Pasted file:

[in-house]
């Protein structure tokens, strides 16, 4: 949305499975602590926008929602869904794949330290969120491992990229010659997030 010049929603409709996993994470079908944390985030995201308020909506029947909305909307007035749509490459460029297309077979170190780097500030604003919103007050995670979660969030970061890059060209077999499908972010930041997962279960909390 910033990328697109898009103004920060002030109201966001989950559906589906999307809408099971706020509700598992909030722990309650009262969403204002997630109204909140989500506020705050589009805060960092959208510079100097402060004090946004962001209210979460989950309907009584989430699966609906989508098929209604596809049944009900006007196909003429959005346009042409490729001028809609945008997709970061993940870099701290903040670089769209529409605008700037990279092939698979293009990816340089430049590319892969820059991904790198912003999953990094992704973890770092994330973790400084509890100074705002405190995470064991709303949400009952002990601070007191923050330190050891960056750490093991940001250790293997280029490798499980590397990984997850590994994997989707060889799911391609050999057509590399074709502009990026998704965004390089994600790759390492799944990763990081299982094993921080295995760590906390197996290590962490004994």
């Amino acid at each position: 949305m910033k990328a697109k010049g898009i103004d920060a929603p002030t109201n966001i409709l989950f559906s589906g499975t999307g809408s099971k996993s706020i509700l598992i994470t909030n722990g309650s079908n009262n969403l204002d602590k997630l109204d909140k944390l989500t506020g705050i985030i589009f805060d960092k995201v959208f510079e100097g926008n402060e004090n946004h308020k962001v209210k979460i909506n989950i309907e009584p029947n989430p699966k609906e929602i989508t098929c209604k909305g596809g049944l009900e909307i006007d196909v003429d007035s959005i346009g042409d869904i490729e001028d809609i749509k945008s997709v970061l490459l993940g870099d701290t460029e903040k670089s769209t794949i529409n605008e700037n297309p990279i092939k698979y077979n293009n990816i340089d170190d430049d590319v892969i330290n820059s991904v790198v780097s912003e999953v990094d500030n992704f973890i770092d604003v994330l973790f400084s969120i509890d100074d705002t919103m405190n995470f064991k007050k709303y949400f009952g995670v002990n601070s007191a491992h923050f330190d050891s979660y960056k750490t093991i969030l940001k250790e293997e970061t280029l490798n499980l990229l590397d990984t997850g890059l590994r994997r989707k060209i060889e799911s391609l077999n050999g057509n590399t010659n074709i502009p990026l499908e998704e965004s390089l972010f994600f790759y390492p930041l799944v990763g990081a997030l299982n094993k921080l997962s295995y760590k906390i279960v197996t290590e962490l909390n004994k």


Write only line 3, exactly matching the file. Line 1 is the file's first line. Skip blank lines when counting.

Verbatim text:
């Amino acid at each position: 949305m910033k990328a697109k010049g898009i103004d920060a929603p002030t109201n966001i409709l989950f559906s589906g499975t999307g809408s099971k996993s706020i509700l598992i994470t909030n722990g309650s079908n009262n969403l204002d602590k997630l109204d909140k944390l989500t506020g705050i985030i589009f805060d960092k995201v959208f510079e100097g926008n402060e004090n946004h308020k962001v209210k979460i909506n989950i309907e009584p029947n989430p699966k609906e929602i989508t098929c209604k909305g596809g049944l009900e909307i006007d196909v003429d007035s959005i346009g042409d869904i490729e001028d809609i749509k945008s997709v970061l490459l993940g870099d701290t460029e903040k670089s769209t794949i529409n605008e700037n297309p990279i092939k698979y077979n293009n990816i340089d170190d430049d590319v892969i330290n820059s991904v790198v780097s912003e999953v990094d500030n992704f973890i770092d604003v994330l973790f400084s969120i509890d100074d705002t919103m405190n995470f064991k007050k709303y949400f009952g995670v002990n601070s007191a491992h923050f330190d050891s979660y960056k750490t093991i969030l940001k250790e293997e970061t280029l490798n499980l990229l590397d990984t997850g890059l590994r994997r989707k060209i060889e799911s391609l077999n050999g057509n590399t010659n074709i502009p990026l499908e998704e965004s390089l972010f994600f790759y390492p930041l799944v990763g990081a997030l299982n094993k921080l997962s295995y760590k906390i279960v197996t290590e962490l909390n004994k």